Design of lead antagonists for transcriptional regulation of Glucocorticoid Responsive Elements

 

Wely B. Floriano1, Nagarajan Vaidehi1, Eugene Roberts2 and Willian A. Goddard III.1

1Materials and Process Simulation Center,
California Institute of Technology

2City of Hope

 

Abstract

The glucocorticoid receptor (GR) belongs to the nuclear receptors (NRs) family. Most members of this family display an identical structural organization with an amino-terminal region A/B, followed by a DNA-binding domain (DBD) consisting of two zinc fingers (region C), a linker region D, and the ligand-binding domain (LBD). GRs are involved in selective regulation of eukaryotic hormone responsive genes and affect both stimulation and repression of target genes. This selective regulation elicit cytostatic and cytotoxic effects in a variety of cells (Moras et Gronemeyer, 1998; Rogatsky et al, 1999; Nazareth et al, 1991; Wyllie, 1980).

Activation of target genes relies in most cases on the ability of the GR to bind to specific DNA sequences named glucocorticoid responsive elements (GREs) (Mangelsdorf et al., 1995; Resche-Rigon et al. 1998). Transcriptional repression of GREs has been linked to cell death (apoptosis) (Rogatsky et al, 1999; Wyllie, 1980). The minimal GR fragment necessary for causing apoptosis in lymphoblastic leukemic cells (Nazareth et al, 1991) has being identified as the DNA-binding domain. GR can also stimulate or repress gene expression independent of its binding to the DNA, through a mechanism mediated by protein-protein interaction with a second transcription factor (McEwan et al., 1997; Drouin, 1993; Akerblom and Mellon, 1991).

It has been suggested (Rogatsky et al., 1999) that multiple GR transcriptional regulatory mechanisms employing distinct receptor surfaces are used to induce the cytostatic or cytotoxic response to glucocorticoids. However, the exact molecular mechanisms regulating all these events and the target genes affected by the activated receptor remain unclear. The GR activity affects a vast repertoire of functions and glucocorticoid receptor-dependent initiation of transcription and translation has been implicated even in events such learning and memory alterations due to depression and stress (Xu et al., 1998; Roozendaal et al., 1996; Montkowski et al., 1995).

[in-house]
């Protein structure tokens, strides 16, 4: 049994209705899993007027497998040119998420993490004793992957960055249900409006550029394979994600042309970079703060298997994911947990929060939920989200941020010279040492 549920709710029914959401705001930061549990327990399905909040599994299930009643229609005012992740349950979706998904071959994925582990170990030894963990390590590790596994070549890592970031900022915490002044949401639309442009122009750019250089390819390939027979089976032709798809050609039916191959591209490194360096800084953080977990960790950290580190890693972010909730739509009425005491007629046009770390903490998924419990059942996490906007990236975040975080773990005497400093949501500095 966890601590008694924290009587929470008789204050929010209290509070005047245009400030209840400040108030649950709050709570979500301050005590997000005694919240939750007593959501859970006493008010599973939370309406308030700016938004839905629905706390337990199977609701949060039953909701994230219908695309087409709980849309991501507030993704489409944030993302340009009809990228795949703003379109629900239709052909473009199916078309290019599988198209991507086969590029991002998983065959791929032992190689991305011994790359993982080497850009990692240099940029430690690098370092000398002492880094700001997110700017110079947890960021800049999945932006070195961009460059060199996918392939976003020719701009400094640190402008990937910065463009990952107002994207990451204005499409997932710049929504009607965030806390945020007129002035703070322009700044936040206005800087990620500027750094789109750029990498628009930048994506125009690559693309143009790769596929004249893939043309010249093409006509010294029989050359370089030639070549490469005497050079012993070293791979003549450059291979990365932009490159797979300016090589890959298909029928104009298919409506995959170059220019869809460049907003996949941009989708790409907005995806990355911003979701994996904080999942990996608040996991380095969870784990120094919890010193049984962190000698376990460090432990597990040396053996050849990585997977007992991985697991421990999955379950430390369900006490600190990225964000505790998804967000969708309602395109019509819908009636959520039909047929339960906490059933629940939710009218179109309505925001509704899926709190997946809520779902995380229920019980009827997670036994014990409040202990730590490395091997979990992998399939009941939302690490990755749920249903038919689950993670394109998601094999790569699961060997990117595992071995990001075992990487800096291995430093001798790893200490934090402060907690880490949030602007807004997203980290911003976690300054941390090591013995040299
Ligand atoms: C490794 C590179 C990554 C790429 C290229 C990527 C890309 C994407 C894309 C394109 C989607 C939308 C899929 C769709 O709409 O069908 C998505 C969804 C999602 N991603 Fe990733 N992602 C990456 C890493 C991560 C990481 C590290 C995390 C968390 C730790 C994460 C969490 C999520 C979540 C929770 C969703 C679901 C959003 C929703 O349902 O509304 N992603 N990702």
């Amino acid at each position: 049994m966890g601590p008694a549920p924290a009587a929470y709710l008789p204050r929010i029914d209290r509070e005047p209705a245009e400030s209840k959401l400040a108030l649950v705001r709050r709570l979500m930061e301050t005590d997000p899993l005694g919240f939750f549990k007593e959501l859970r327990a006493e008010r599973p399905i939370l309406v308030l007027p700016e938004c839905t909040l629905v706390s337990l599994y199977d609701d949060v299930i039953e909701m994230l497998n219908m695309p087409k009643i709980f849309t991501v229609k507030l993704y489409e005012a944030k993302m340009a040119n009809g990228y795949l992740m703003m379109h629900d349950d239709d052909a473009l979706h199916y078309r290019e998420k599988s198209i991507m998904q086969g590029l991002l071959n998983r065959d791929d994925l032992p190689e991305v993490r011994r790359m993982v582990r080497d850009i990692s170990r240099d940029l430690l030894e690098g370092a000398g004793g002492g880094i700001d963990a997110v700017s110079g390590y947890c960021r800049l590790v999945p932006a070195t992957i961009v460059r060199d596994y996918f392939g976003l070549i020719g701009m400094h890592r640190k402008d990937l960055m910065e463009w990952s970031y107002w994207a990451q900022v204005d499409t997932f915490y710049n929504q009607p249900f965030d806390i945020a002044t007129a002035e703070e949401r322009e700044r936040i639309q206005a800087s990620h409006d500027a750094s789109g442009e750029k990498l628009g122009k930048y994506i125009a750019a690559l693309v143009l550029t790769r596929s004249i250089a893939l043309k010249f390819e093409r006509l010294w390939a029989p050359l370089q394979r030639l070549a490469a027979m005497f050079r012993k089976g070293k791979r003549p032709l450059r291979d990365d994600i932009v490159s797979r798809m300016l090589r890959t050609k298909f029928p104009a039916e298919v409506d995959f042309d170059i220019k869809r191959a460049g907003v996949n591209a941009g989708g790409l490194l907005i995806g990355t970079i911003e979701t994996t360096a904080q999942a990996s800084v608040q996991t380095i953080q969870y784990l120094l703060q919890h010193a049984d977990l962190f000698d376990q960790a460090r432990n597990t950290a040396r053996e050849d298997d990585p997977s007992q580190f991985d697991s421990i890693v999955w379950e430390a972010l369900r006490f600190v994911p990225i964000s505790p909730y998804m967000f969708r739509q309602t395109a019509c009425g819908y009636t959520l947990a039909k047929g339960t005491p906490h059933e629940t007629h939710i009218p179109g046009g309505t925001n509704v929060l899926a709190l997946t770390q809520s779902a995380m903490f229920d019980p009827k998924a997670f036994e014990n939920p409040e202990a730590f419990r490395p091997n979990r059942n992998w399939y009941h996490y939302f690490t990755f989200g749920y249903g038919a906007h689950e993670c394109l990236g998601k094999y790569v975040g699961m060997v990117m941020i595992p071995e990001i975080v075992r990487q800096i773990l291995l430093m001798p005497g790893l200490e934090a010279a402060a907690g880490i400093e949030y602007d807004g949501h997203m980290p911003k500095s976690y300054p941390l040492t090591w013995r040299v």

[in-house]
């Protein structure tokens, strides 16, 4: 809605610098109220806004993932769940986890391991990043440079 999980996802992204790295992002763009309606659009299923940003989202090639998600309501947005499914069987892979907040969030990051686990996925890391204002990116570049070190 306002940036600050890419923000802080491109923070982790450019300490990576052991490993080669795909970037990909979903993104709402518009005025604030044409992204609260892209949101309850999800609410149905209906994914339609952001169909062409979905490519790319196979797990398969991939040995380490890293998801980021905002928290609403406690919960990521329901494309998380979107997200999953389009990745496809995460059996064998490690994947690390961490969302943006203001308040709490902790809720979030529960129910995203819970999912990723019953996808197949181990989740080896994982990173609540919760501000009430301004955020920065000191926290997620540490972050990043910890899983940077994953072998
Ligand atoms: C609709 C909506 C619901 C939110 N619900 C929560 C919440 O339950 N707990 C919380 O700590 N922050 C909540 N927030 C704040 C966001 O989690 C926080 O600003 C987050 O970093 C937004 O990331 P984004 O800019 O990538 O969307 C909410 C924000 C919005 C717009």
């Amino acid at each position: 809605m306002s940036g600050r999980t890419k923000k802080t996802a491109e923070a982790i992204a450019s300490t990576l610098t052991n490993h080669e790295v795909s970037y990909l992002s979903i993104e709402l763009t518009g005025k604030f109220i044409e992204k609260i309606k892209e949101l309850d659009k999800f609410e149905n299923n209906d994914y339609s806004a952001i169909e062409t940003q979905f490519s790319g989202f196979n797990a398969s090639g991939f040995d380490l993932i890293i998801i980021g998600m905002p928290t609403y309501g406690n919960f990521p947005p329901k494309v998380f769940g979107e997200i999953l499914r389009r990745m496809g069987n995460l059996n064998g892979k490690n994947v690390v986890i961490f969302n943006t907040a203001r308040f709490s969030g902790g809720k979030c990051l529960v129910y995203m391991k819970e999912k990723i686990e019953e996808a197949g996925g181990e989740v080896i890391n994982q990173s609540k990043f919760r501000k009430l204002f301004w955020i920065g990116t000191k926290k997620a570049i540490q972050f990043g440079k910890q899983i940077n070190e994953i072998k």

In this work, we investigate the GR transcriptional regulatory mechanisms and design lead compounds for transcriptional control by performing a series of docking studies. We used the known tridimensional (3D) structure for the rat Glucocorticoid Receptor (pdb code 1gdc; Baumann et al, 1993) as target. A series of 16 compounds known for their transcriptional regulation activities is used to explore different docking sites of the GR. The steroid Dexamethasone (dxmz) and other six compounds for which data on competitive displacement of dxmz is available are used as control. Two sites are being used for docking: the DNA-binding site and the second Zinc finger site of the GR. We present the predicted Binding Energies for all 23 compounds in the second Zinc finger site. We compare our Binding Energies to experimental results for the phenylbutyrate (Hudgins et al, 1996) and acetamide (Chun et al, 1986) series. Based on our docking studies we suggest a set of molecules that are predicted to have regulatory effect on GR activity.

Our ultimate goal is the identification of novel cancer therapies that explore the cytotoxic action of transcriptional GREs repression.

 

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